After officially announcing the abandonment of Intel’s self-production processors, Apple (Apple) has released more details about the first computer to be launched this week – but it’s a developer-only unit, not the general public.
Apple is known as the Developer Transition Kit computer. And this is actually a Mac mini computer, the company’s compact desktop has been replaced by Intel’s processor on the A12Z Bionic known from the recently launched iPad Pro devices. It also features 16GB of RAM and 512GB of SSD. The new MacOS Big Sur operating system is pre-installed on the computer in its beta, alongside Xcode, the Apple development environment for macOS and iOS.
The computer purchase process is not straightforward: registered developers can apply to buy it, and Apple will review and approve these requests at its sole discretion. The company has also announced that it will give priority to developers who have already launched macOS software.
A $ 500 payment will then be required, but Apple reserves the right to collect all units at any time in the future where the plan is decided to end – so this is not a real purchase but a long-term rental. Developers participating in the program were also prohibited from using the kit for any purpose other than software development, transferring it to others, or opening the case and attempting to disassemble the computer.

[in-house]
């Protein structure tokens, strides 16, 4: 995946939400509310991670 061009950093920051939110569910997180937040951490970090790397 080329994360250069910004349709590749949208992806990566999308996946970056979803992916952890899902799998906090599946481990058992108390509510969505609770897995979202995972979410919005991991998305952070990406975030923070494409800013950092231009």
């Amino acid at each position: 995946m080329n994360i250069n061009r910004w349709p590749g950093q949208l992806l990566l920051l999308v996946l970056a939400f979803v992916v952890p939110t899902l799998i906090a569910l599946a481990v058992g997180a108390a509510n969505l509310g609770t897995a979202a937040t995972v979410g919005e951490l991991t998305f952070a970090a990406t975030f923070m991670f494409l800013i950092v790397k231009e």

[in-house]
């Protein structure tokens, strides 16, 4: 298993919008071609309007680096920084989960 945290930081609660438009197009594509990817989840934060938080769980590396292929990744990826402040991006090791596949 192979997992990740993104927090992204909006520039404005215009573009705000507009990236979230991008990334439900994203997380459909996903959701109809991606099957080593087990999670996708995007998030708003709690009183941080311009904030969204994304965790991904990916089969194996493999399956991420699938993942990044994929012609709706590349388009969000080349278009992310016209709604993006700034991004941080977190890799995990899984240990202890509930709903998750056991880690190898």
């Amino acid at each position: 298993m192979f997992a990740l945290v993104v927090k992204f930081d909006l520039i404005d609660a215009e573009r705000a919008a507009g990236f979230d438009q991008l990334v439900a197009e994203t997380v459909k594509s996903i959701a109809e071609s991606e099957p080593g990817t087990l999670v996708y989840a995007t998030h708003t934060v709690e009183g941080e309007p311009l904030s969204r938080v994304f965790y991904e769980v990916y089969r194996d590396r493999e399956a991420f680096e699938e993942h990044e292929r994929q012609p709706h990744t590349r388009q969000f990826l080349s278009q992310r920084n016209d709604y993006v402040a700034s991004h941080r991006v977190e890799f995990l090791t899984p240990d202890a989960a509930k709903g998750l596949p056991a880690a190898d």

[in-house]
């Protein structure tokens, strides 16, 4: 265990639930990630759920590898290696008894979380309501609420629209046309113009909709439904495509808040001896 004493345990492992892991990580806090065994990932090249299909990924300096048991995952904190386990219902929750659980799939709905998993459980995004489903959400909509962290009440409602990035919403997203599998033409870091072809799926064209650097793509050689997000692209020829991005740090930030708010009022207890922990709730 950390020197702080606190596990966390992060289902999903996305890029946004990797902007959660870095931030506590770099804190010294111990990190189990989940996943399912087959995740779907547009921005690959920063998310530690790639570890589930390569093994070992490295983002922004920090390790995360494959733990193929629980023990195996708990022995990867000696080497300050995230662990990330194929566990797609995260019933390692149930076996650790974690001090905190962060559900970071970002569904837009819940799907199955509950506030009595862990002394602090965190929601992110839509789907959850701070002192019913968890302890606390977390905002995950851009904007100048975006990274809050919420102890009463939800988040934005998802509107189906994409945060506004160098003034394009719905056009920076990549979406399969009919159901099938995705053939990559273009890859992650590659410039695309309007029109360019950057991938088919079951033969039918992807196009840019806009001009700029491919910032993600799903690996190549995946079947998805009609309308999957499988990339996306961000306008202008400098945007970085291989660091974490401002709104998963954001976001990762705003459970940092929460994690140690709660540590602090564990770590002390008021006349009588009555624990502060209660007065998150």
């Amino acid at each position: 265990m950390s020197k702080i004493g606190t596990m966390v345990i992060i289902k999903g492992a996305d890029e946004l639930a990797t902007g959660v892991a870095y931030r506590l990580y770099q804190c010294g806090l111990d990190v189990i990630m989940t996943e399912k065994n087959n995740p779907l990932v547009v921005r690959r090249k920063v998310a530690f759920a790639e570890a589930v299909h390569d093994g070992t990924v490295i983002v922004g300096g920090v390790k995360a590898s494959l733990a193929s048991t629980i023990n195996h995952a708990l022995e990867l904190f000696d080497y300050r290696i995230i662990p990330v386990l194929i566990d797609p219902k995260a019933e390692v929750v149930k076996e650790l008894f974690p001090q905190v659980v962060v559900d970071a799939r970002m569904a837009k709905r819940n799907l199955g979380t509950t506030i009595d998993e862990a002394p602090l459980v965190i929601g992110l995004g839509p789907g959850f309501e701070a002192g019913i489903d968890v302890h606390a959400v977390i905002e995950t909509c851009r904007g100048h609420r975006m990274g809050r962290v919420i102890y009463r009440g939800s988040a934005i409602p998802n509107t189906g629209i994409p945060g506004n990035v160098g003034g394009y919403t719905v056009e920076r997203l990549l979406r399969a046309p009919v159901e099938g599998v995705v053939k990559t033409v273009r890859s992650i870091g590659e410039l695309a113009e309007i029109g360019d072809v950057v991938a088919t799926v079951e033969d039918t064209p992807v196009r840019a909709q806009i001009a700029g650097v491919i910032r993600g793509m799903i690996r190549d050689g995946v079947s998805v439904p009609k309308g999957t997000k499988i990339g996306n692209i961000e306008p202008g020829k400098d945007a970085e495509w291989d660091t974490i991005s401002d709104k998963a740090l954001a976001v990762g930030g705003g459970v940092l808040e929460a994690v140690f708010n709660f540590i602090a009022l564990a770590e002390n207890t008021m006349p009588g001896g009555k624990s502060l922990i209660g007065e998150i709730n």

In 2005, while Apple decided to move from PowerPC processors to Intel-based processors, the company launched a similar program for developers who were interested in experimenting with the new platform. The entry price at that time was $ 999, but at the end of the plan, when Apple asked developers to bring back the experience kits, it gave them new iMacs as a gift.